One of the state of Ohio's greatest buildings is still standing just outside Mansfield: the old State Reformatory. Drive past it and you'll be amazed that such a place exists outside of Transylvania, or someplace dark and gothic like that. No wonder it's been used as a set for four movies (Harry and Walter Go To New York, Tango and Cash, Air Force One, The Shawshank Redemption) and music videos (such as "Awake" by Godsmack; Marilyn Manson has done photography here). Naturally, it's also about as haunted as a single place can be.
The long history of OSR began in 1861, when the field where it would be built was used as a training camp for Civil War soldiers. It was named Camp Mordecai Bartley to honor the Mansfield man who served as Ohio governor in the 1840s. In 1867 Mansfield was promoted as a candidate for the placement of the new Intermediate Penitentiary. The Intermediate was intended as just that--a halfway point between the Boys Industrial School in Lancaster and the State Penitentiary in Columbus. It would house mostly young, first-time offenders who might still be reformed.
In 1885 Mansfield was officially selected as the site for the new Intermediate, and construction began with Levi T. Scofield as head architect. His design was intended to represent Cathedral style, in the hope that the inmates might be inspired to be better people, or something like that. No matter what his intention, it ended up looking incredible--Dracula's castle in northern Ohio. Work was delayed in 1888-1890, but on September 15, 1896, the building was opened as the Ohio State Reformatory. The first 150 prisoners were brought by train from Columbus and put immediately to work on the prison sewer system and the 25-foot stone wall that surrounded the 15-acre complex. It wasn't until 1910 that the building was completely finished. Today OSR houses the world's largest free-standing cell block--six tiers high.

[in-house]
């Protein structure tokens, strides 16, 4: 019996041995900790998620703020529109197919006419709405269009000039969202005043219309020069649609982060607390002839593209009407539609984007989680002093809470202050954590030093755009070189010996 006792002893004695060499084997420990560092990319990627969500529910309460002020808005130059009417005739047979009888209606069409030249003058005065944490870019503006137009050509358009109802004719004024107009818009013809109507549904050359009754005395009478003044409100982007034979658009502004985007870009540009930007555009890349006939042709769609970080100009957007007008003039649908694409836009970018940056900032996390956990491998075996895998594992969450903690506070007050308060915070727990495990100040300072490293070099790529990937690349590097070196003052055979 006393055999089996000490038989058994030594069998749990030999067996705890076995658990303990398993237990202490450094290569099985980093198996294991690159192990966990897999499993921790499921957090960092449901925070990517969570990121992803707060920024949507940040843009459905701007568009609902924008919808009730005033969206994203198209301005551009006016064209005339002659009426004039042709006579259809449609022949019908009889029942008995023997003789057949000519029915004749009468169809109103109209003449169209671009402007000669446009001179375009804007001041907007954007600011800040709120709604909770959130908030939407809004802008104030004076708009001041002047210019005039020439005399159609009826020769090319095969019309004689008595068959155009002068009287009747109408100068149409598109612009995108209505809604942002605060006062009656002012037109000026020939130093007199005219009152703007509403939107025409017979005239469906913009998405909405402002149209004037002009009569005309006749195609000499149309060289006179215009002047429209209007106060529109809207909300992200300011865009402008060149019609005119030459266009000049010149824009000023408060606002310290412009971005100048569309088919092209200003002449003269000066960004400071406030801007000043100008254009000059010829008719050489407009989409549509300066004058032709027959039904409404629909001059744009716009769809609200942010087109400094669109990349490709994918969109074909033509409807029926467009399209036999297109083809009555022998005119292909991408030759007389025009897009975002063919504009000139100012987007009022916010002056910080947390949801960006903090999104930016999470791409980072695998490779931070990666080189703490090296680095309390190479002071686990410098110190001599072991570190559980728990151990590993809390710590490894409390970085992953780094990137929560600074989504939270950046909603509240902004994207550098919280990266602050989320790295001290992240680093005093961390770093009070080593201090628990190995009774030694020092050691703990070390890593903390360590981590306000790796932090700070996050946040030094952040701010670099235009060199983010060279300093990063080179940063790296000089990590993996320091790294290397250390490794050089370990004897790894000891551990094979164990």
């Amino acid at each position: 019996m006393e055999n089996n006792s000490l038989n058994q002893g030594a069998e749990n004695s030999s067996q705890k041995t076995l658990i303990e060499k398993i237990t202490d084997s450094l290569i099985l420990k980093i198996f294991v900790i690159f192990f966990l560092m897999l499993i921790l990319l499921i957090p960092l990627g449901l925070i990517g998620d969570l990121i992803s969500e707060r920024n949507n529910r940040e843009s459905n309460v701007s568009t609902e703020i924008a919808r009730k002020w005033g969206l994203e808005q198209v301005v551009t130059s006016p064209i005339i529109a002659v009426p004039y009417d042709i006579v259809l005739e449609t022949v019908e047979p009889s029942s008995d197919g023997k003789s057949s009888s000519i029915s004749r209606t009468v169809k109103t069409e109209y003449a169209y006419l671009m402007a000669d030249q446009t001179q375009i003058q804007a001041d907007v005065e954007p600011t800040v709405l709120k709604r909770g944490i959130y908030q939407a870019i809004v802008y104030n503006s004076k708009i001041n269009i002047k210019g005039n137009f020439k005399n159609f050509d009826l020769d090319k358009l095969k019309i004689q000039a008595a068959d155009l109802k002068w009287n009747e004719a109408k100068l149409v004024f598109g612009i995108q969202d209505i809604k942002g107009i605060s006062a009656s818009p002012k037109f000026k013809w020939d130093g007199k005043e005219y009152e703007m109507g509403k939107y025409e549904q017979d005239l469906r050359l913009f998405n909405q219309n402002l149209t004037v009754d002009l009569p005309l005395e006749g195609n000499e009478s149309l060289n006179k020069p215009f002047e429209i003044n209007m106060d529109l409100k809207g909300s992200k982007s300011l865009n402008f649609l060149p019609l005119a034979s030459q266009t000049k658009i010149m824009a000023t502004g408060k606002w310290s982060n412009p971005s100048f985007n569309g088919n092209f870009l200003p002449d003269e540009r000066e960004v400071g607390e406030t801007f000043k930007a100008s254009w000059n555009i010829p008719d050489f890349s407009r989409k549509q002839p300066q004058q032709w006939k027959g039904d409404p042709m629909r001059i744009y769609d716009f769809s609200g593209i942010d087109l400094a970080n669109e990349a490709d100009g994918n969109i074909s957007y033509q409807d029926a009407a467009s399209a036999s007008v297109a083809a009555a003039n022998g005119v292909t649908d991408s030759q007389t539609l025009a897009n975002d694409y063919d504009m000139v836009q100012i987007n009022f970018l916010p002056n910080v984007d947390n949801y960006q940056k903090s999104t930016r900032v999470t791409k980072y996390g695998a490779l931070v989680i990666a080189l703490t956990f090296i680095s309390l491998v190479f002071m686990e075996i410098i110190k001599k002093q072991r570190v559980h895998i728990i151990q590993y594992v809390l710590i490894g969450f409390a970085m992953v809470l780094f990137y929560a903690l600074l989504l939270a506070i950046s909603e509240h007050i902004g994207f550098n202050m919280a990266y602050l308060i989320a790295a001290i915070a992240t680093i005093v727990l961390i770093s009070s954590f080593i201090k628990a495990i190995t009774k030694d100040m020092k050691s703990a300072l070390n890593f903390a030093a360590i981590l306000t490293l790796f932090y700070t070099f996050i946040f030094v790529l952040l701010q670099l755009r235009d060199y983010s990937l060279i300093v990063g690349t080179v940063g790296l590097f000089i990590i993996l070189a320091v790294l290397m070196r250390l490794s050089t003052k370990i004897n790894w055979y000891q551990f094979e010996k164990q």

There were a few famous prisoners over the years at OSR. Henry Baker went on to achieve notoriety as a member of the Brinks Gang in the 1950s. Gates Brown, who served a year from 1958 to 1959, would later play baseball for the Detroit Tigers. And in 1989 Kevin Mack, star running back for the Cleveland Browns, did a month on drug charges.
As with any prison, OSR accumulated its horror stories over the years. Two corrections officers lost their lives at OSR; one in 1926, shot to death by a former inmate who was trying to spring his buddy; the other in 1932, beaten to death with a three-foot iron rod in the Hole--slang for solitary confinement.